quinidine (Rx)

Brand and Other Names:Quinaglute, Quinidex, more...quinidine gluconate
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Dosing & Uses

AdultPediatric

Dosage Forms & Strengths

tablet

  • 200mg (as sulfate)
  • 300mg (as sulfate)

tablet, extended-release

  • 300mg (as sulfate)
  • 324mg (as gluconate)

injectable solution

  • 80mg/mL (as gluconate) - discontinued from U.S. market

Arrhythmias

Quinidine Sulfate

  • Test Dose: 200 mg PO quinidine sulfate several hr before full dosage
  • Atrial fibrillation: 300-400 mg PO q6hr
  • PSVT: 400-600 mg PO q2-3hr until paroxysm terminated
  • Atrial/Ventricular Premature Contractions: 200-300 mg PO q6-8hr
  • Maint: 200-400 mg PO q6-8hr or 600 mg of SR PO q8-12hr
  • No more than 3-4 g/day

Quinidine Gluconate

  • 324-660 mg PO q8-12hr
  • Maintenance: 648 mg PO q12hr OR 324-660 mg PO q8hr
  • PSVT: 400 - 600 mg PO q2-3hr until paroxysm is terminated
  • IV: Usual <5 mg/kg (but may need up to 10 mg/kg) at 0.25 mg/kg/min

Malaria

Quinidine gluconate for injection is no longer available in the U.S.

Quinidine Gluconate

  • Regimen I
  • Load: 24 mg/kg diluted in 250 mL NS IV infusion over 4 hours  
  • Maintenance: Follow by 12 mg/kg IV infusion over 4 hours q8hr beginning 8 hr after initiation of loading dose except in patients able to swallow the same doses of quinidine are administered using 300 mg quinidine sulfate tablets
  • Regimen II
  • Load: 10 mg/kg diluted in 5 mL/kg NS IV over 1-2 hr  
  • Maintenance: Follow by 0.02 mg/kg/min continuous IV infusion; in patients able to swallow oral quinine is administered every 8 hr to give as much quinine as patient received in quinidine q8hr
  • PO regimen: 300 mg quinidine or 650 mg quinine PO q8hr for 3 days (Africa and South America) or 7 days (Southeast Asia) or until parasitemia is reduced to 1%

Dosage Modifications

Hepatic impairment: Not studied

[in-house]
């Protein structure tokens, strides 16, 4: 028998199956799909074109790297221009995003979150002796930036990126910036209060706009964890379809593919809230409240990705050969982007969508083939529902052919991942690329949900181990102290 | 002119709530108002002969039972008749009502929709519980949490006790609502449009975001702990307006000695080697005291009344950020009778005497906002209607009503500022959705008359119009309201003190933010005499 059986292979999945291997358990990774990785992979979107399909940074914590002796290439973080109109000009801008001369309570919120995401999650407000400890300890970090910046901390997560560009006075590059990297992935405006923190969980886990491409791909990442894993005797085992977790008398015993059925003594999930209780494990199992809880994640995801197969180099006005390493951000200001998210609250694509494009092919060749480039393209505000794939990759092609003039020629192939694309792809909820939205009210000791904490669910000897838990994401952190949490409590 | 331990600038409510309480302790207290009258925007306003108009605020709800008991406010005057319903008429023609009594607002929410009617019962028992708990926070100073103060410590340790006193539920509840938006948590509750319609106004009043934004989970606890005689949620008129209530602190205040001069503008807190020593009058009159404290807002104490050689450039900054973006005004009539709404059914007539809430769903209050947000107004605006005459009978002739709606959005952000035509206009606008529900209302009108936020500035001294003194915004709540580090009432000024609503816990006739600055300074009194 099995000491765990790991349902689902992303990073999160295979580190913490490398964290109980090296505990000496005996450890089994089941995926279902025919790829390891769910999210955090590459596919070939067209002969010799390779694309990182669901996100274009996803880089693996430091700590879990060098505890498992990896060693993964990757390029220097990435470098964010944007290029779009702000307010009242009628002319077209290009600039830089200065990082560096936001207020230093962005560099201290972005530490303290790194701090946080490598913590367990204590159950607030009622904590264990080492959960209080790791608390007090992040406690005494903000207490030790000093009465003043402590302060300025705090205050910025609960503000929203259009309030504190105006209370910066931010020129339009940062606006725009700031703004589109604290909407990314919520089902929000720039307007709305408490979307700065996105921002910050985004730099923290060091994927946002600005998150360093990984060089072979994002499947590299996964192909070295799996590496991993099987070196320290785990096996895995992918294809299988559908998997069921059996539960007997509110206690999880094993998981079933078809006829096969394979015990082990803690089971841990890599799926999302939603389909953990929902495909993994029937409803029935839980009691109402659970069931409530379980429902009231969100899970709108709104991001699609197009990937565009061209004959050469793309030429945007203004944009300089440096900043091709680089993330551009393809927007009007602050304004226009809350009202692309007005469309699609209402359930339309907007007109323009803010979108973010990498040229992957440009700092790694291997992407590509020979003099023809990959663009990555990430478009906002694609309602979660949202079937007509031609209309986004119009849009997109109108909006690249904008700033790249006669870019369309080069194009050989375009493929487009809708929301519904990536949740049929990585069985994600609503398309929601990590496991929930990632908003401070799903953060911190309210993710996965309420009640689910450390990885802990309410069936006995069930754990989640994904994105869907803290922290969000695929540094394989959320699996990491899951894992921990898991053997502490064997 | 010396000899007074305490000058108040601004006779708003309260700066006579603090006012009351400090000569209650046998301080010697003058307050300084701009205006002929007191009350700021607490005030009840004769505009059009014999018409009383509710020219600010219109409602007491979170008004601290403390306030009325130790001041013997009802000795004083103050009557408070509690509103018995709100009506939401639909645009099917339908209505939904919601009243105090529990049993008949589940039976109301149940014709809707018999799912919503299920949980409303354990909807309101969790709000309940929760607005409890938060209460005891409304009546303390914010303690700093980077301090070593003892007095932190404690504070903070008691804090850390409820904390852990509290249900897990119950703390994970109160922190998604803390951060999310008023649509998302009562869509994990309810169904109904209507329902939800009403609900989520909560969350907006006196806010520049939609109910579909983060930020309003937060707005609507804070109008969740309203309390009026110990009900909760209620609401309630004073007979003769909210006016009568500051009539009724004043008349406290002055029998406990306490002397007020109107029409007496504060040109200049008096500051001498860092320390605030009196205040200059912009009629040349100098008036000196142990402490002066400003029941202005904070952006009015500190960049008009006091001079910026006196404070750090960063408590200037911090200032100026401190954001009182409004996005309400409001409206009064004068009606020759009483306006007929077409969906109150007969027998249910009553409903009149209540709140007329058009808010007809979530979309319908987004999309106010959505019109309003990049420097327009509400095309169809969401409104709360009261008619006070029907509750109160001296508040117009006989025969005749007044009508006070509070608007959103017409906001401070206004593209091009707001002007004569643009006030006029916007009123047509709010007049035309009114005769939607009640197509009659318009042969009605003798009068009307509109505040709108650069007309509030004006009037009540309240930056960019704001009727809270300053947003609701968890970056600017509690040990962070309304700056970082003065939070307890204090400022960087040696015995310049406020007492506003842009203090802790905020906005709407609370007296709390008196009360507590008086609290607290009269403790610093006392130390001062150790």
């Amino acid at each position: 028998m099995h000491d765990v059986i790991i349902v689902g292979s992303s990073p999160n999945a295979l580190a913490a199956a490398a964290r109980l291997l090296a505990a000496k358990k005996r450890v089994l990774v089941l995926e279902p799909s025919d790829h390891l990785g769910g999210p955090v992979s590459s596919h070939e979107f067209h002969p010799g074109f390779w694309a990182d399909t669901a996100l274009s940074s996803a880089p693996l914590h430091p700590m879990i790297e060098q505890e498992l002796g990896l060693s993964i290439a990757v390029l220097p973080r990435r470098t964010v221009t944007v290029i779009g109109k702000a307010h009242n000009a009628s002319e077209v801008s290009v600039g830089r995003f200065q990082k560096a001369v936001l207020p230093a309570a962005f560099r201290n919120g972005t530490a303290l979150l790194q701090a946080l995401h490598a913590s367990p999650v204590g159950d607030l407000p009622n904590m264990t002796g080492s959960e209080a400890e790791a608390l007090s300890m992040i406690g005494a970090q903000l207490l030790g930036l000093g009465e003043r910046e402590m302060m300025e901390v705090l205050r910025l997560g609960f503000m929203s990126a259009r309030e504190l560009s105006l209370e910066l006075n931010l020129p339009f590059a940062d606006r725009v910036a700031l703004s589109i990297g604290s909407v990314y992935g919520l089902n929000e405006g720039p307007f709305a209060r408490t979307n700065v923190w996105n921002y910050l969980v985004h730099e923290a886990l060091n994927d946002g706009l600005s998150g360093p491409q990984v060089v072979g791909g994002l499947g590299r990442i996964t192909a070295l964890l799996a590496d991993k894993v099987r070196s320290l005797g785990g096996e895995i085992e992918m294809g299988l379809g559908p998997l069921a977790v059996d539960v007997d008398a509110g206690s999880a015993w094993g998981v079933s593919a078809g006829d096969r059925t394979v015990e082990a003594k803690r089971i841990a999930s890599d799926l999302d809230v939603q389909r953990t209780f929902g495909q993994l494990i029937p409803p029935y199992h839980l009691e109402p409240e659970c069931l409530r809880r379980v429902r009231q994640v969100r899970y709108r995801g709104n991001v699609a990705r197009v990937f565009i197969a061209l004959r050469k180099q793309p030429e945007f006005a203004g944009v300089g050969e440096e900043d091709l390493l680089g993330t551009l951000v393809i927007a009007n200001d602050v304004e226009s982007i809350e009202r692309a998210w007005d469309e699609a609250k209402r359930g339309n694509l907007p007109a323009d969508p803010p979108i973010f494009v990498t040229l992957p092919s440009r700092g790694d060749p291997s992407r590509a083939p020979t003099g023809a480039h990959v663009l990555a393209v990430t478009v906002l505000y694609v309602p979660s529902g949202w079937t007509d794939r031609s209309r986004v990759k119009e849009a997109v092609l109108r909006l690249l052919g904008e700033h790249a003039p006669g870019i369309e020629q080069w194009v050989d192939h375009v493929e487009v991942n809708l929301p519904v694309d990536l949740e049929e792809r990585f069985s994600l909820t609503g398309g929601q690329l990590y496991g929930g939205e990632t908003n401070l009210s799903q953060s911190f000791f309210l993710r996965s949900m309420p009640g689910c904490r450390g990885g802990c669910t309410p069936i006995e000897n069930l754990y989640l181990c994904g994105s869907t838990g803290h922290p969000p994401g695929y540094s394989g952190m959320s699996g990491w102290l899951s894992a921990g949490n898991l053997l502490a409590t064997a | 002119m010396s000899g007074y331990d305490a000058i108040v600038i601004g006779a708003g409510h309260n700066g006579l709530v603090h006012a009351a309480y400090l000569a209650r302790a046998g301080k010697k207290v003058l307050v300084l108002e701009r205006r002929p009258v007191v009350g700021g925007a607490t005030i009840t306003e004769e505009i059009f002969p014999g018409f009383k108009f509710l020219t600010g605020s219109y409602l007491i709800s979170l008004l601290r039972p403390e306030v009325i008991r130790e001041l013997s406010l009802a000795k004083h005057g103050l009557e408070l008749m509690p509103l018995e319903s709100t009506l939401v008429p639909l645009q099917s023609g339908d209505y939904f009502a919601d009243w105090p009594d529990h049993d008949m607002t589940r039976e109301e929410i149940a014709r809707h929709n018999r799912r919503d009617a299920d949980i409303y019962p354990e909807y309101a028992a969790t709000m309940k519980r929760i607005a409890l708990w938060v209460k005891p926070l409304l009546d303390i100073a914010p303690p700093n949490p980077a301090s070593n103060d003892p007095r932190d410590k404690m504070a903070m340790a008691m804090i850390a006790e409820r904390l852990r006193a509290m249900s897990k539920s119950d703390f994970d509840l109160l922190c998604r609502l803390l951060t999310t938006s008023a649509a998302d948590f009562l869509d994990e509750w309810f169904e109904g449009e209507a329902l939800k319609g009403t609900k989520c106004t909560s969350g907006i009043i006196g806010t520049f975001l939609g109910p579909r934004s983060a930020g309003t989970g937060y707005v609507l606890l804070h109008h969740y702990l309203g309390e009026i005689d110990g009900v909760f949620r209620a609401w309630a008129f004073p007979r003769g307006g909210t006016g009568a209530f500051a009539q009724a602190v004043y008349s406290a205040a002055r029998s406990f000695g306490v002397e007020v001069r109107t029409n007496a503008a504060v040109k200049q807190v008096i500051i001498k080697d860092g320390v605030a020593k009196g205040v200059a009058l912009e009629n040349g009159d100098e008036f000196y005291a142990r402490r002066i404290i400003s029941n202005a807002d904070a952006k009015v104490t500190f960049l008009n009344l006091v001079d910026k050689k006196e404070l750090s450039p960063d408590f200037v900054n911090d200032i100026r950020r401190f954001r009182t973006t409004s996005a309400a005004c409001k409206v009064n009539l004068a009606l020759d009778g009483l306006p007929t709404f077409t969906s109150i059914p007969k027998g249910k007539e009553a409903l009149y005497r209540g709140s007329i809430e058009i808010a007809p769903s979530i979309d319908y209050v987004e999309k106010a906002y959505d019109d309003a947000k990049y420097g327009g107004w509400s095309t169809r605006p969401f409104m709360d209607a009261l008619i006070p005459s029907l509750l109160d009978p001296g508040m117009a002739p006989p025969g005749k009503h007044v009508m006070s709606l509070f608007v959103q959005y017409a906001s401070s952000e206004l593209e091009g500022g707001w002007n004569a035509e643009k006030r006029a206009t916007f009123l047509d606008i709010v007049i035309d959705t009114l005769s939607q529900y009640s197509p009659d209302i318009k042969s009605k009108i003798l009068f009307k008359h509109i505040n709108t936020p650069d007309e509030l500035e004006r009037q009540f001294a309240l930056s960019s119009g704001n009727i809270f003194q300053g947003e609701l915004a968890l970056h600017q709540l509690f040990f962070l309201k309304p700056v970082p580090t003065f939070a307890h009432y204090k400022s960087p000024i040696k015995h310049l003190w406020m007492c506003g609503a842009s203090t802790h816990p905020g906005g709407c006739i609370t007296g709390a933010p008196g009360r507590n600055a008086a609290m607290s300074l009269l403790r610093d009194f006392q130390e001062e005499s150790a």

Renal impairment

  • CrCl <10 mL/min: Administer 75% of normal dose
  • CrCl ≥10 L/min: Dose adjustment not necessary

Pseudobulbar Affect (Off-Label)

Excessive laughing or crying, or involuntary emotional expression affects 20-50% of patients with ALS

30 mg PO bid (administer with dextromethorphan)

Dosage Forms & Strengths

tablet

  • 200mg (as sulfate)
  • 300mg (as sulfate)

tablet, controlled-release

  • 300mg (as sulfate)
  • 324mg (as gluconate)

injectable solution

  • 80mg/mL

Arrhythmias

Quinidine sulfate: 30 mg/kg/day or 900 mg/m²/day PO given in 5 divided doses OR 15-60 mg/kg/day divided q6hr PO

Test dose: 2 mg/kg PO quinidine sulfate; test dose not to exceed 200 mg

Malaria

Quinidine gluconate for injection is no longer available in the U.S.

Load: 10 mg/kg diluted in 5 mL/kg NS IV over 1-2 hr

Maintenance: Follow by 0.02 mg/kg/min continuous IV infusion; in patients able to swallow oral quinine is administered every 8 hr to give as much quinine as patient received in quinidine q8hr

PO regimen: 650 mg quinine PO q8hr for 3 days (Africa and South America) or 7 days (Southeast Asia) or until parasitemia is reduced to 1%

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Interactions

Interaction Checker

and quinidine

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            Adverse Effects

            >10%

            Diarrhea (35%)

            Stomach cramping (22%)

            Lightheadedness (15%)

            QTc prolongation (modest prolongation common; excessive prolongation rare & indicates toxicity) (>10%)

            Anorexia (>10%)

            Bitter taste (>10%)

            Diarrhea (>10%)

            Upper GI distress (>10%)

            Nausea (>10%)

            Vomiting (>10%)

            1-10%